My uncle found this article and sent it to me in an email. It points out something very important about "the green thing".
The Green Thing
In the queue at the supermarket, the cashier told an older woman that she should bring her own grocery bags because plastic bags weren't good for the environment.
The woman apologised to him and explained, "We didn't have the green thing back in my day." The cashier responded, "That's our problem today. Your generation didn't care enough to save our environment."
He was right—our generation didn't have the green thing in its day.
Back then, we returned milk bottles, fizzy-drink bottles and beer bottles to the shops. The shop sent them back to the plant to be washed and sterilised and refilled, so it could use the same bottles over and over. So they really were recycled. But we didn't have the green thing back in our day.
We walked up stairs, because we didn't have a lift in every store and office building. We walked to the shops and didn't climb into a 300-horsepower machine every time we had to go two streets.
But she was right. We didn't have the green thing in our day.
Back then, we washed the baby's nappies because we didn't have the disposable kind. We dried clothes on a line, not in an energy gobbling machine burning up 3kW; wind and solar power really did dry the clothes. Kids got hand-me-down clothes from their brothers or sisters, not always brand-new clothing. But that old lady is right; we didn't have the green thing back in our day.
Back then, we had one TV, or radio, in the house—not a TV in every room. And the TV had a small screen the size of a handkerchief, not a screen the size of Snowdonia.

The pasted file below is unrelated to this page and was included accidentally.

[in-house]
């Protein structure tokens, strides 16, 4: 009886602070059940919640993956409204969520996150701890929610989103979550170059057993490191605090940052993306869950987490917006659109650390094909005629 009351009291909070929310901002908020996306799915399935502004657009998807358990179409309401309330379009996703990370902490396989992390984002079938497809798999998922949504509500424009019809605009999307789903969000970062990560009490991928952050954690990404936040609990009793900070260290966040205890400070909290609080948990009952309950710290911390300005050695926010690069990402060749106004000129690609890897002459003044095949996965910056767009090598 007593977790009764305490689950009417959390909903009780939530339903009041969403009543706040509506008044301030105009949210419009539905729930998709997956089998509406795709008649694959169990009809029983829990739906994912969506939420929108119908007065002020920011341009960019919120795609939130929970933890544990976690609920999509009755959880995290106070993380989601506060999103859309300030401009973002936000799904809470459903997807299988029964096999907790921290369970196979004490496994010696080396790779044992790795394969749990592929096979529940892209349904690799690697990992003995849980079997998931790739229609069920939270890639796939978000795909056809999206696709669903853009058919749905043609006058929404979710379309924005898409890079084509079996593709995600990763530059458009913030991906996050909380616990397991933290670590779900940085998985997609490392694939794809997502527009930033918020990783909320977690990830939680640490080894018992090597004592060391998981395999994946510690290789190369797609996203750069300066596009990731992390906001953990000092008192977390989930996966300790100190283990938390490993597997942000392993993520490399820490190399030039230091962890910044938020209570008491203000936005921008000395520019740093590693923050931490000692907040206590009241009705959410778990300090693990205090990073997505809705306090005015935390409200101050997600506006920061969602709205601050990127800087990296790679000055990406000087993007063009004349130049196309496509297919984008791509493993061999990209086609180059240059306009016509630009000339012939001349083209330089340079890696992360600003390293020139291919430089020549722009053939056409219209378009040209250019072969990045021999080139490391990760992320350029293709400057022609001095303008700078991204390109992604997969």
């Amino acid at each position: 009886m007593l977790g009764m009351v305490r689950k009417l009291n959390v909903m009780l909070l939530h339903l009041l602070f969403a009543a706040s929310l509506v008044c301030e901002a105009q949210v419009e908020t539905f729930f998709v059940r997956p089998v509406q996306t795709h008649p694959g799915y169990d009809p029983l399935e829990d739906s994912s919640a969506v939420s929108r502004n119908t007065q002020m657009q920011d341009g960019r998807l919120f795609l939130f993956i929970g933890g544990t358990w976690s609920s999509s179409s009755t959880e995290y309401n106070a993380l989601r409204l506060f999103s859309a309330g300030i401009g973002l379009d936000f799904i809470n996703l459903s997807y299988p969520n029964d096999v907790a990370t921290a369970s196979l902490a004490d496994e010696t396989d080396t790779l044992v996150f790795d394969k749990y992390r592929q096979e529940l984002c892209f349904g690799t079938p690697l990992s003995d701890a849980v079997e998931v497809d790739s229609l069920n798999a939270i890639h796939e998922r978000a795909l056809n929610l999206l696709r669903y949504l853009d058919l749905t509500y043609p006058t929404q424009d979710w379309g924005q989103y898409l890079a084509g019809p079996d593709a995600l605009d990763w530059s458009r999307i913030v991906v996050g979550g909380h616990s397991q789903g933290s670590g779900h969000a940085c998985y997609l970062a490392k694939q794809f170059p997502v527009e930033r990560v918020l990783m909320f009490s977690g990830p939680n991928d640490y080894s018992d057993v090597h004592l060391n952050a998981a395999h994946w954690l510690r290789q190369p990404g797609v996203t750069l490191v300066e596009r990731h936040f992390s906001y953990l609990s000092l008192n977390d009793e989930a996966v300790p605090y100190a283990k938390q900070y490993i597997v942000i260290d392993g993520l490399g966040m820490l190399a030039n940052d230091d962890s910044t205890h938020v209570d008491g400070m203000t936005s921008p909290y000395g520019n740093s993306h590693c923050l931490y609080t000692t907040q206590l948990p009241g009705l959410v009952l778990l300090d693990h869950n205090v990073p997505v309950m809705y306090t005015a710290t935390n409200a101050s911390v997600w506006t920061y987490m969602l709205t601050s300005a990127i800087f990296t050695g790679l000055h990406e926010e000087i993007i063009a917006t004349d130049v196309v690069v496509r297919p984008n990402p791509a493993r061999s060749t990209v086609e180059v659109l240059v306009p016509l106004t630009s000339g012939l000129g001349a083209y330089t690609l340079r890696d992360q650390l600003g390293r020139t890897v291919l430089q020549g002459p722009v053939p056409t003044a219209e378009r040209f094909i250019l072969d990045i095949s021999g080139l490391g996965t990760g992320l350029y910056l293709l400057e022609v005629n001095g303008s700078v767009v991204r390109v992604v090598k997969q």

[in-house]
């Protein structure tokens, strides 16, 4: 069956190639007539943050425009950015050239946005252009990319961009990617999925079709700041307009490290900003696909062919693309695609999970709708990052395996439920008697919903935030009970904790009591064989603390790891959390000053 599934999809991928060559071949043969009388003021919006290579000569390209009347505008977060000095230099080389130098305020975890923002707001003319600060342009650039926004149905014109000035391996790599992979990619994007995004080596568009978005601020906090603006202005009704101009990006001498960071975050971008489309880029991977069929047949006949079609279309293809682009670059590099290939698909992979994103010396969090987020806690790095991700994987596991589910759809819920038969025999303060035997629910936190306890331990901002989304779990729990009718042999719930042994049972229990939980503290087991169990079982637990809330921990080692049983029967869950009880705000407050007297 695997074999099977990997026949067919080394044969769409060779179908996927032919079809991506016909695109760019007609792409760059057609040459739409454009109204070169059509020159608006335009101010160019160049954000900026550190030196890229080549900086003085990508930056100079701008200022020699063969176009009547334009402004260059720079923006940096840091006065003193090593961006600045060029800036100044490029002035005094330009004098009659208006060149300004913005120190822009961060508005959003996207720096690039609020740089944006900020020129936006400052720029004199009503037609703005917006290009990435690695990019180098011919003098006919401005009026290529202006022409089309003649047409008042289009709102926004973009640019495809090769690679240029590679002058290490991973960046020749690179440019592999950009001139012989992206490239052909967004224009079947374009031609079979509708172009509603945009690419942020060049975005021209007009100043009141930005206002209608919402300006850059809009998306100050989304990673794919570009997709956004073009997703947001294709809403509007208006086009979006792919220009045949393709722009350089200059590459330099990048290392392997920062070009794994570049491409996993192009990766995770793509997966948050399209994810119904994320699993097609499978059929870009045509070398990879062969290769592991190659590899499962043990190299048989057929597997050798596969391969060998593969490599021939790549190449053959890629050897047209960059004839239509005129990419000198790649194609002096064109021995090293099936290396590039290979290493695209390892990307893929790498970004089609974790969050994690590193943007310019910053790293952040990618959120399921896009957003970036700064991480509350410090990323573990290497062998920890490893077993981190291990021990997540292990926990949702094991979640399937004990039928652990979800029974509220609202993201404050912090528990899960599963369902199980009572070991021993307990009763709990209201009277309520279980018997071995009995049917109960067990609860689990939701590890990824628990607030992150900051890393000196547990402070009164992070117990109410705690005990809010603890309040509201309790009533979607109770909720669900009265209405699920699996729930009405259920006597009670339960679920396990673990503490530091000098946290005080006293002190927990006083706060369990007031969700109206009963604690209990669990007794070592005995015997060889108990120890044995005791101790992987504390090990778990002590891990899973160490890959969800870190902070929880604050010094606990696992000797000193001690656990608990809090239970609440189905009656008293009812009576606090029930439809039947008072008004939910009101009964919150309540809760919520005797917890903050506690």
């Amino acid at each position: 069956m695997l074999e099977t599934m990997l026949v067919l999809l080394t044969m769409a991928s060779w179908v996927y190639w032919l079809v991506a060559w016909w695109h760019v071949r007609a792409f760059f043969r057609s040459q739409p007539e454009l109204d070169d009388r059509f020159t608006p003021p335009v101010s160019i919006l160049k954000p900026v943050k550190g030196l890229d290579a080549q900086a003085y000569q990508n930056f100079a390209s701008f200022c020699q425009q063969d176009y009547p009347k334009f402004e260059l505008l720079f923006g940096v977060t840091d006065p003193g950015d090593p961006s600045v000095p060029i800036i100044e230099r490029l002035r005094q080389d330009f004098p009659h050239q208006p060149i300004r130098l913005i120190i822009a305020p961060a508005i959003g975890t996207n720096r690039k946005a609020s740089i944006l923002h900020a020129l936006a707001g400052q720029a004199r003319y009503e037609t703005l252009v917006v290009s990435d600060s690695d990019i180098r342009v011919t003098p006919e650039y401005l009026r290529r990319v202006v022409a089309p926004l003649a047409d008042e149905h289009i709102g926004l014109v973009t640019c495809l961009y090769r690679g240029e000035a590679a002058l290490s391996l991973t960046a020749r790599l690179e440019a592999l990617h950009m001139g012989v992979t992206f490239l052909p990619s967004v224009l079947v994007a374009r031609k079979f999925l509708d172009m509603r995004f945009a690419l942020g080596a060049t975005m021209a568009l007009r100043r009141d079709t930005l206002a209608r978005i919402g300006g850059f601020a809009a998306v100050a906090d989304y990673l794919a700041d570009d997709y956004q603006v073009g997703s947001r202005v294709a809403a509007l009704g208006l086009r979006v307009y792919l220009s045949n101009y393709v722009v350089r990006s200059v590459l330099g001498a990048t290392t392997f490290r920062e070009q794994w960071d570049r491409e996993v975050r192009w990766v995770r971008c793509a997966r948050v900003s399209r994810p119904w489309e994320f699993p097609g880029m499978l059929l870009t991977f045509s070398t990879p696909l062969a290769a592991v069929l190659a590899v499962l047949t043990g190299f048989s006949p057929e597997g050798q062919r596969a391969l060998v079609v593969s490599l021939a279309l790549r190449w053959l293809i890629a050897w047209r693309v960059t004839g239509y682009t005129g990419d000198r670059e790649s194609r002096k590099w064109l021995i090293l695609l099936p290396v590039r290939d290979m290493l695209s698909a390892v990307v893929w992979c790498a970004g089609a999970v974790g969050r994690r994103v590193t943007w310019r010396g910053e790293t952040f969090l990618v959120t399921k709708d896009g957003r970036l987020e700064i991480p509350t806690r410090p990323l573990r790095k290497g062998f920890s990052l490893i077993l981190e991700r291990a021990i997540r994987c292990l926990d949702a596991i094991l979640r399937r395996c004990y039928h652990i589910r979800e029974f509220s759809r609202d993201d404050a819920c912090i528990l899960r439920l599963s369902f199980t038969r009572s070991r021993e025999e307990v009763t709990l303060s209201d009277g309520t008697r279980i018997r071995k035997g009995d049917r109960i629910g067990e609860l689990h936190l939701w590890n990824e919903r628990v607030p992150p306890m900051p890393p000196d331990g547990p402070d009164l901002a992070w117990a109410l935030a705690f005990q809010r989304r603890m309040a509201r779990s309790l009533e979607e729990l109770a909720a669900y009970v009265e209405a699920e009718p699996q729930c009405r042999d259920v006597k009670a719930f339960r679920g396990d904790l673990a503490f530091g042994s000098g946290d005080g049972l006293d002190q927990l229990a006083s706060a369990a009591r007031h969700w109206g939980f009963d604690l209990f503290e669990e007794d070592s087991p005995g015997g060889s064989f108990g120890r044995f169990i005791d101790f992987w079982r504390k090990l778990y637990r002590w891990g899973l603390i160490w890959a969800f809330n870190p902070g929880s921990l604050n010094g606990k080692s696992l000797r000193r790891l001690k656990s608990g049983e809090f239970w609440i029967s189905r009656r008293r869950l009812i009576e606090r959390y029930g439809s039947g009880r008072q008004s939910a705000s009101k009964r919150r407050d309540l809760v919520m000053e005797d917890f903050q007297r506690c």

In the kitchen, we blended and stirred by hand because we didn't have electric machines to do everything for us.
When we packaged a fragile item to send by post, we used a wadded up old newspaper to cushion it, not Styrofoam or plastic bubble wrap.
Back then, we didn't start an engine and burn gasoline or plug in the power lead just to cut the lawn. We used a push mower that ran on human power. We exercised by working so we didn't need to go to a health club to run on treadmills that operate on electricity.
But she's right; we didn't have the green thing back then.
We drank from a tap when we were thirsty instead of using a cup or a plastic bottle every time we had a drink of water.
We refilled writing pens with ink instead of buying a new pen, and we replaced the razor blades in a razor instead of throwing away the whole razor just because the blade got blunt.
But we didn't have the green thing back then.
Back then, people took the tram or bus and kids rode their bikes to school or walked instead of turning their mothers into a 24-hour taxi service.
We had one electrical socket in a room, not an entire bank of sockets to power a dozen appliances.
And we didn't need a computerised gadget to receive a signal beamed from satellites 2,000 miles out in space in order to find the nearest MacDonald's
But isn't it sad that the current generation laments how wasteful we old folks were just because we didn't have the green thing back then?